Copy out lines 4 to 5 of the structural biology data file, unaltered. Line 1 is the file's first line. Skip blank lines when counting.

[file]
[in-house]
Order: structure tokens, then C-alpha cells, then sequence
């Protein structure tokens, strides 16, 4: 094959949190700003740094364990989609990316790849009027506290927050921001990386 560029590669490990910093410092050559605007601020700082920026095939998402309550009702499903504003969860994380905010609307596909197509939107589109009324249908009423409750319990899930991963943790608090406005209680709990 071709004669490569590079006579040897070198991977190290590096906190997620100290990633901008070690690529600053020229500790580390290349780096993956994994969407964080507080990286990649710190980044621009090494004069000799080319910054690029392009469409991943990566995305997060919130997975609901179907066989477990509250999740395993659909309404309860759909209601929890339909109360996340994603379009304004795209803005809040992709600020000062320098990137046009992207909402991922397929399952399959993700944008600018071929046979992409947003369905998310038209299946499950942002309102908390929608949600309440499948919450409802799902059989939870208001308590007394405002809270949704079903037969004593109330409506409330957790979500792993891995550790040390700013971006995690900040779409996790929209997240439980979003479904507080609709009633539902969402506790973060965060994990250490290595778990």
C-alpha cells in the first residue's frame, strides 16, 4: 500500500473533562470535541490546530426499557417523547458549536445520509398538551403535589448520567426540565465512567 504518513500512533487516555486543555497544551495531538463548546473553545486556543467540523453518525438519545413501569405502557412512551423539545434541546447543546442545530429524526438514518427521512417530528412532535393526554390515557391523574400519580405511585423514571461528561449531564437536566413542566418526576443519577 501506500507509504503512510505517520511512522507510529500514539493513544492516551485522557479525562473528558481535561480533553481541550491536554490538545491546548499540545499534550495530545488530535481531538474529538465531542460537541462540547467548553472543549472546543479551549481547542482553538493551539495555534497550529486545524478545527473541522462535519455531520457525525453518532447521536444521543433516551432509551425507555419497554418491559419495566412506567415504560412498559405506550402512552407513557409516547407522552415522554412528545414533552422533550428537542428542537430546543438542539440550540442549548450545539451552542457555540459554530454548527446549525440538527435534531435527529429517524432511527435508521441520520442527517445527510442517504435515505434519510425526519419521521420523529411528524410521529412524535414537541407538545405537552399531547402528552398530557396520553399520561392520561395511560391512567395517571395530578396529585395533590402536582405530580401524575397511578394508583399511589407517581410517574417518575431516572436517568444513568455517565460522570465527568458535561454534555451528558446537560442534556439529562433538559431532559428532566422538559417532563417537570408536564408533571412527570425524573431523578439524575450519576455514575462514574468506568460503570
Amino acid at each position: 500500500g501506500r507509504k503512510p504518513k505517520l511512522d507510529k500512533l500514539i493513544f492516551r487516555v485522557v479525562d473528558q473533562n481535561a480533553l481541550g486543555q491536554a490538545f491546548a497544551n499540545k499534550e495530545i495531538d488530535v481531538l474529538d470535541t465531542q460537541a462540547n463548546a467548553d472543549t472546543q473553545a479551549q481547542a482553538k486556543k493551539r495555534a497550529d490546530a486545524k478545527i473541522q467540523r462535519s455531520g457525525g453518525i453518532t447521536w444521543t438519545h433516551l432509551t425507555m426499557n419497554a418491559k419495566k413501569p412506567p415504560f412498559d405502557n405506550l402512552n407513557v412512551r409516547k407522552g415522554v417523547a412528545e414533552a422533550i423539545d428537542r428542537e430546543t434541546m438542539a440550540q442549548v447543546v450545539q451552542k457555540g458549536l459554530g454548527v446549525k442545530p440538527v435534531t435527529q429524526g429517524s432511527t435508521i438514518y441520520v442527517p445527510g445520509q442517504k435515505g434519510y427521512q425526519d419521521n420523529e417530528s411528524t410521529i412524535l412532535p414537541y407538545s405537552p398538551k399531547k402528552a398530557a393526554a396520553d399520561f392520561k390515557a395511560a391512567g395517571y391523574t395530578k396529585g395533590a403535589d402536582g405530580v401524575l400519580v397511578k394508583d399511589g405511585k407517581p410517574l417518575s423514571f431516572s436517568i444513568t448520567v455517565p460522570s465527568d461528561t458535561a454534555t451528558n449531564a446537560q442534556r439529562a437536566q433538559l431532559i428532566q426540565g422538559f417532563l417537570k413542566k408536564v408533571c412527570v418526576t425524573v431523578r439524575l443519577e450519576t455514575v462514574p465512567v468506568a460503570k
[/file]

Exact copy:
C-alpha cells in the first residue's frame, strides 16, 4: 500500500473533562470535541490546530426499557417523547458549536445520509398538551403535589448520567426540565465512567 504518513500512533487516555486543555497544551495531538463548546473553545486556543467540523453518525438519545413501569405502557412512551423539545434541546447543546442545530429524526438514518427521512417530528412532535393526554390515557391523574400519580405511585423514571461528561449531564437536566413542566418526576443519577 501506500507509504503512510505517520511512522507510529500514539493513544492516551485522557479525562473528558481535561480533553481541550491536554490538545491546548499540545499534550495530545488530535481531538474529538465531542460537541462540547467548553472543549472546543479551549481547542482553538493551539495555534497550529486545524478545527473541522462535519455531520457525525453518532447521536444521543433516551432509551425507555419497554418491559419495566412506567415504560412498559405506550402512552407513557409516547407522552415522554412528545414533552422533550428537542428542537430546543438542539440550540442549548450545539451552542457555540459554530454548527446549525440538527435534531435527529429517524432511527435508521441520520442527517445527510442517504435515505434519510425526519419521521420523529411528524410521529412524535414537541407538545405537552399531547402528552398530557396520553399520561392520561395511560391512567395517571395530578396529585395533590402536582405530580401524575397511578394508583399511589407517581410517574417518575431516572436517568444513568455517565460522570465527568458535561454534555451528558446537560442534556439529562433538559431532559428532566422538559417532563417537570408536564408533571412527570425524573431523578439524575450519576455514575462514574468506568460503570
Amino acid at each position: 500500500g501506500r507509504k503512510p504518513k505517520l511512522d507510529k500512533l500514539i493513544f492516551r487516555v485522557v479525562d473528558q473533562n481535561a480533553l481541550g486543555q491536554a490538545f491546548a497544551n499540545k499534550e495530545i495531538d488530535v481531538l474529538d470535541t465531542q460537541a462540547n463548546a467548553d472543549t472546543q473553545a479551549q481547542a482553538k486556543k493551539r495555534a497550529d490546530a486545524k478545527i473541522q467540523r462535519s455531520g457525525g453518525i453518532t447521536w444521543t438519545h433516551l432509551t425507555m426499557n419497554a418491559k419495566k413501569p412506567p415504560f412498559d405502557n405506550l402512552n407513557v412512551r409516547k407522552g415522554v417523547a412528545e414533552a422533550i423539545d428537542r428542537e430546543t434541546m438542539a440550540q442549548v447543546v450545539q451552542k457555540g458549536l459554530g454548527v446549525k442545530p440538527v435534531t435527529q429524526g429517524s432511527t435508521i438514518y441520520v442527517p445527510g445520509q442517504k435515505g434519510y427521512q425526519d419521521n420523529e417530528s411528524t410521529i412524535l412532535p414537541y407538545s405537552p398538551k399531547k402528552a398530557a393526554a396520553d399520561f392520561k390515557a395511560a391512567g395517571y391523574t395530578k396529585g395533590a403535589d402536582g405530580v401524575l400519580v397511578k394508583d399511589g405511585k407517581p410517574l417518575s423514571f431516572s436517568i444513568t448520567v455517565p460522570s465527568d461528561t458535561a454534555t451528558n449531564a446537560q442534556r439529562a437536566q433538559l431532559i428532566q426540565g422538559f417532563l417537570k413542566k408536564v408533571c412527570v418526576t425524573v431523578r439524575l443519577e450519576t455514575v462514574p465512567v468506568a460503570k